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Gérald Bertrand, Cécile Kaplan
Fetal and neonatal alloimmune thrombocytopenia (FNAIT) is a potentially devastating disease, seen in one in 800 to 1000 neonates. FNAIT is the most common cause of early-onset isolated severe neonatal thrombocytopenia in maternity wards. The complication of this disorder most to be feared is intracranial hemorrhage, leading to death or to neurologic sequels. As there is no systematic screening of at-risk pregnancies, FNAIT is often discovered when signs of bleeding are observed during pregnancy or at delivery...
July 2014: Transfusion
Marije M Kamphuis, Noortje P Paridaans, Leendert Porcelijn, Enrico Lopriore, Dick Oepkes
BACKGROUND: Neonatal alloimmune thrombocytopenia (NAIT) is a potentially devastating disease that may lead to intracranial hemorrhage in the fetus or neonate, often with death or major neurologic damage. There are no routine screening programs for NAIT, preventive measures are taken only in a subsequent pregnancy. To estimate the population incidence of NAIT and its consequences, we conducted a review of the literature. Our results may aid in the design of a screening program. METHODS: An electronic literature search included Medline, Embase, Cochrane database and references of retrieved articles...
April 2014: Pediatrics
Laura Sillers, Charles Van Slambrouck, Gabrielle Lapping-Carr
Neonatal thrombocytopenia has a broad range of possible etiologies. In this review, an asymptomatic newborn infant was found to have severe thrombocytopenia on laboratory testing for limited sepsis evaluation. The differential diagnosis for thrombocytopenia in the newborn period is discussed, along with recommendations for initial evaluation and follow up of isolated thrombocytopenia in an otherwise well-appearing infant. The clinician should be aware of findings associated with unusual causes of thrombocytopenia that should prompt additional evaluation in the nursery or in the general pediatrician's office...
July 2015: Pediatric Annals
Susanne Holzhauer, Barbara Zieger
Thrombocytopenia is the most common haematological abnormality in newborns admitted to neonatal care units and serves as an important indicator of underlying pathological processes of mother or child. In most cases thrombocytopenia is mild to moderate and resolves within the first weeks of life without any intervention. However, in some neonates thrombocytopenia is severe or may reflect an inborn platelet disorder. As clinical course and outcome of thrombocytopenia depend on the aetiology of thrombocytopenia, an appropriate work-up is essential to guide therapy in neonates with thrombocytopenia and to avoid severe bleeding...
December 2011: Seminars in Fetal & Neonatal Medicine
Suzanne F Gunnink, Roos Vlug, Karin Fijnvandraat, Johanna G van der Bom, Simon J Stanworth, Enrico Lopriore
Thrombocytopenia is a very common hematological abnormality found in newborns, especially in preterm neonates. Two subgroups can be distinguished: early thrombocytopenia, occurring within the first 72 hours of life, and late thrombocytopenia, occurring after the first 72 hours of life. Early thrombocytopenia is associated with intrauterine growth restriction, whereas late thrombocytopenia is caused mainly by sepsis and necrotizing enterocolitis (NEC). Platelet transfusions are the hallmark of the treatment of neonatal thrombocytopenia...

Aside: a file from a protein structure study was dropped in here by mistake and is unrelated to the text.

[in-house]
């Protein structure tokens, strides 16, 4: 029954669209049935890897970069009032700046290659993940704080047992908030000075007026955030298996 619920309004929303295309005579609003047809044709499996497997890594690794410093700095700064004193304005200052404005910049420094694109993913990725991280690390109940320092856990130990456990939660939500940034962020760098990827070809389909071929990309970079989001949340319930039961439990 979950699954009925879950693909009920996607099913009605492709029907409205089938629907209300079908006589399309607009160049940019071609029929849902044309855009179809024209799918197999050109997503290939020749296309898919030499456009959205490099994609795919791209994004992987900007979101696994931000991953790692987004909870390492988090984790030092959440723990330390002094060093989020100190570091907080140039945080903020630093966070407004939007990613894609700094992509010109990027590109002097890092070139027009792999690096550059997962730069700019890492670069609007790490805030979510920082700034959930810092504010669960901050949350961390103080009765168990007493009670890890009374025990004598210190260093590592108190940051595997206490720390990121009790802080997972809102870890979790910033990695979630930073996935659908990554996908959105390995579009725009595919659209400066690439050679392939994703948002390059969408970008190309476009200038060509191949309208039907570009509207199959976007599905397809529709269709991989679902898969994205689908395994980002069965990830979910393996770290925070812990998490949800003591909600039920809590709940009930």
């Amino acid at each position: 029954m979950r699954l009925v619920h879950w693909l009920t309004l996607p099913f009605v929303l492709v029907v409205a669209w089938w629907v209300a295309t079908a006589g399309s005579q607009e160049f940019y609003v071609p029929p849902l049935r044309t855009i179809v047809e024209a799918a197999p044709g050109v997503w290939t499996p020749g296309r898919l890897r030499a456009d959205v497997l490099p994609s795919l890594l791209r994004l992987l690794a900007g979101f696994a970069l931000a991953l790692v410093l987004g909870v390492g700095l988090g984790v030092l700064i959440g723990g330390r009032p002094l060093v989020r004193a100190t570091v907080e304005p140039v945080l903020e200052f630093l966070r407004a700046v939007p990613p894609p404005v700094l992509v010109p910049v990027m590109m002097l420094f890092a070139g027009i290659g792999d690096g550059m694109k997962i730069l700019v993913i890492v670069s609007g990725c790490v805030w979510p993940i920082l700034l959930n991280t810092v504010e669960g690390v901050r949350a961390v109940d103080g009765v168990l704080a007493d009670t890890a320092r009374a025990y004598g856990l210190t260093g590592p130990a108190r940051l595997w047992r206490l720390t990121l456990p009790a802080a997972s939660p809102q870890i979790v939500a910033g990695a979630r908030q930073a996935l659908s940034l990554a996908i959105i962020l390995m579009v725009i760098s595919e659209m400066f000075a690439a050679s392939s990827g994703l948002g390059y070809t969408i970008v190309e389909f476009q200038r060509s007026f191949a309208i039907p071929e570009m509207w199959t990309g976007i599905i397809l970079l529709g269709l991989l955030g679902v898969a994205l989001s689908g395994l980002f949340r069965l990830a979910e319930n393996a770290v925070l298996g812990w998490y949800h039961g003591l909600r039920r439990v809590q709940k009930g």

June 2014: Expert Review of Hematology
Robert Carr, Anne M Kelly, Lorna M Williamson
Five percent of newborn infants admitted to UK neonatal units during a recent study developed a platelet count <60 × 10(9)/l, and 60% of these were transfused platelets. This review summarises the common causes and mechanisms of thrombocytopenia in the newborn. Relevant evidence relating the platelet count to the risk of haemorrhage is reviewed, and current UK guidance on transfusion thresholds outlined. The UK policy for the provision of platelets for transfusion to neonates is described, including the particular requirements for neonatal allo-immune thrombocytopenia...
2015: Neonatology
Subarna Chakravorty, Irene Roberts
Although neonatal thrombocytopenia (platelet count < 150×10(9) /l) is a common finding in hospital practice, a careful clinical history and examination of the blood film is often sufficient to establish the diagnosis and guide management without the need for further investigations. In preterm neonates, early-onset thrombocytopenia (<72h) is usually secondary to antenatal causes, has a characteristic pattern and resolves without complications or the need for treatment. By contrast, late-onset thrombocytopenia in preterm neonates (>72h) is nearly always due to post-natally acquired bacterial infection and/or necrotizing enterocolitis, which rapidly leads to severe thrombocytopenia (platelet count<50×10(9) /l)...
January 2012: British Journal of Haematology
Malte Cremer, Hannes Sallmon, Pamela J Kling, Christoph Bührer, Christof Dame
Neonatal thrombocytopenia is widespread in preterm and term neonates admitted to neonatal intensive care units, with up to one-third of infants demonstrating platelet counts <150 × 10(9)/L. Thrombocytopenia may arise from maternal, placental or fetal/neonatal origins featuring decreased platelet production, increased consumption, or both mechanisms. Over the past years, innovations in managing neonatal thrombocytopenia were achieved from prospectively obtained clinical data on thrombocytopenia and bleeding events, animal studies on platelet life span and production rate and clinical use of fully automated measurement of reticulated platelets (immature platelet fraction)...
February 2016: Seminars in Fetal & Neonatal Medicine
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